China has slightly relaxed some of its Covid restrictions even as case numbers rise to their highest levels in months.
Quarantine for close contacts will be cut from seven days in a state facility to five days and three days at home.
Officials will also stop recording secondary contacts – meaning many people will avoid having to quarantine.
The slight easing comes weeks after Xi Jinping was re-instated as party leader for a historic third term.
Mr Xi held his first Covid meeting with his newly elected Standing Committee on Thursday.
China’s zero-Covid policy has saved lives in the country of 1.4 billion people but also dealt a punishing blow to the economy and ordinary people’s lives.
There is increasing public fatigue over lockdowns and travel restrictions.
Stories of suffering and desperation have also circulated on social media, fuelling many outbursts of civic anger.
China’s National Health Commission (NHC) insisted the changes did not amount to “relaxing prevention and control, let alone opening up”, but were instead designed to adapt to a changing Covid situation.
The NHC also said it would develop a plan to speed up vaccinations.
On Friday, the changes were announced even as the country grapples with its worst wave of Covid in months.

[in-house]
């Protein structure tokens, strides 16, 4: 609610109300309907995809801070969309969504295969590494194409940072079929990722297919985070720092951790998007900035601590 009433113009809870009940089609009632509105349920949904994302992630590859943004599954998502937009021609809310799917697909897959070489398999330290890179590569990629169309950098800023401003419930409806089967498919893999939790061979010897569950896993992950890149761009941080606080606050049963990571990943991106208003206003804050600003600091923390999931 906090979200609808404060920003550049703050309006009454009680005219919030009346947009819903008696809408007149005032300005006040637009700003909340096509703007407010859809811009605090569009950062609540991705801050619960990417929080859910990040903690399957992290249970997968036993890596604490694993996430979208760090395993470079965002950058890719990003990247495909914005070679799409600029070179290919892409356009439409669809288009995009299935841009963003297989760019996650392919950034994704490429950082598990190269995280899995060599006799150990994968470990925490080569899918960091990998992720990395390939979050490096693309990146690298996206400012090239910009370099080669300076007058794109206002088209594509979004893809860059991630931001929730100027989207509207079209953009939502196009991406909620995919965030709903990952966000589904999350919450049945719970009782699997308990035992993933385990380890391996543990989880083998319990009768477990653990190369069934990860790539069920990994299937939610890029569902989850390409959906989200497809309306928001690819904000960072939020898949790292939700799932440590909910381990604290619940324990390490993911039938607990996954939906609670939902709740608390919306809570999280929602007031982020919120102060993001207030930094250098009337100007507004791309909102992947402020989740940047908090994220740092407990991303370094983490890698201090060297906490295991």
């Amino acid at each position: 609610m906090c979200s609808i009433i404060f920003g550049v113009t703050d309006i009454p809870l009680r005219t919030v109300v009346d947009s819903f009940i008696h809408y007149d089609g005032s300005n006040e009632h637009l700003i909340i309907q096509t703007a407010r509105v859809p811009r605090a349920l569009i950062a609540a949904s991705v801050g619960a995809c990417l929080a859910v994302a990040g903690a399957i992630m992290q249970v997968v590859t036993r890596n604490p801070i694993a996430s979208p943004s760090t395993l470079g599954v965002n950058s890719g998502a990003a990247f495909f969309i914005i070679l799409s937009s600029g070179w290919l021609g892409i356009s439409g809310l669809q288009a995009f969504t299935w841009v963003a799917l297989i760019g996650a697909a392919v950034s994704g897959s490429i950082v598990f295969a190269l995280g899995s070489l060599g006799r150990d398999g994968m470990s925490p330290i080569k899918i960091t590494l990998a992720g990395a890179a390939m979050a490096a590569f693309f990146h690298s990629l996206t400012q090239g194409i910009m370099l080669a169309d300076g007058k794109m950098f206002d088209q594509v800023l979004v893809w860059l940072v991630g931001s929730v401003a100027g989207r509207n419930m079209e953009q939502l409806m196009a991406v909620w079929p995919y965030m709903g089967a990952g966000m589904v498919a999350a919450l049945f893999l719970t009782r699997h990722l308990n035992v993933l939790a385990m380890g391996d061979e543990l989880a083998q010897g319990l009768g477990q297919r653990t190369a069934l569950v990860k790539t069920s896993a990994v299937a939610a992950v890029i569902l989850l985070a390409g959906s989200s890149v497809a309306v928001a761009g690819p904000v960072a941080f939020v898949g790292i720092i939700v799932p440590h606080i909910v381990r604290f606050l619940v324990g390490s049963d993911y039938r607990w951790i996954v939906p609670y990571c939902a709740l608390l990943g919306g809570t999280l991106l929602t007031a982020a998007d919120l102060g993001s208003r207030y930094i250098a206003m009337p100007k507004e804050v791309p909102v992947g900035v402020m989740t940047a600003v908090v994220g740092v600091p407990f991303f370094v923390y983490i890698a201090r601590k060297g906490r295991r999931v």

The cities of Beijing, Guangzhou and Zhengzhou are currently seeing record numbers.
On Thursday, China recorded over 10,500 new Covid cases – the highest daily total since April when China shut down its largest city Shanghai to combat a wave there.
Despite the small changes however, most restrictions still remain in place. Mr Xi has insisted on sticking to a stringent zero-Covid policy involving lockdowns even as the rest of the world has moved on.
That means in many cities residents have been subject to sudden restrictions on their movement and disruptions to work and schooling.
For example, this week in Guangzhou – the current epicentre of the Covid wave in China – locals in one district were barred from venturing outside and only one member of each household was allowed outside to grocery shop.
Public transport has been suspended while schools and workplaces are also shut down.
In Zhengzhou, another Covid centre at the moment, lockdowns there prompted many workers living at a vast factory owned by Taiwanese iPhone-maker Foxconn to flee the area on foot to escape restrictions.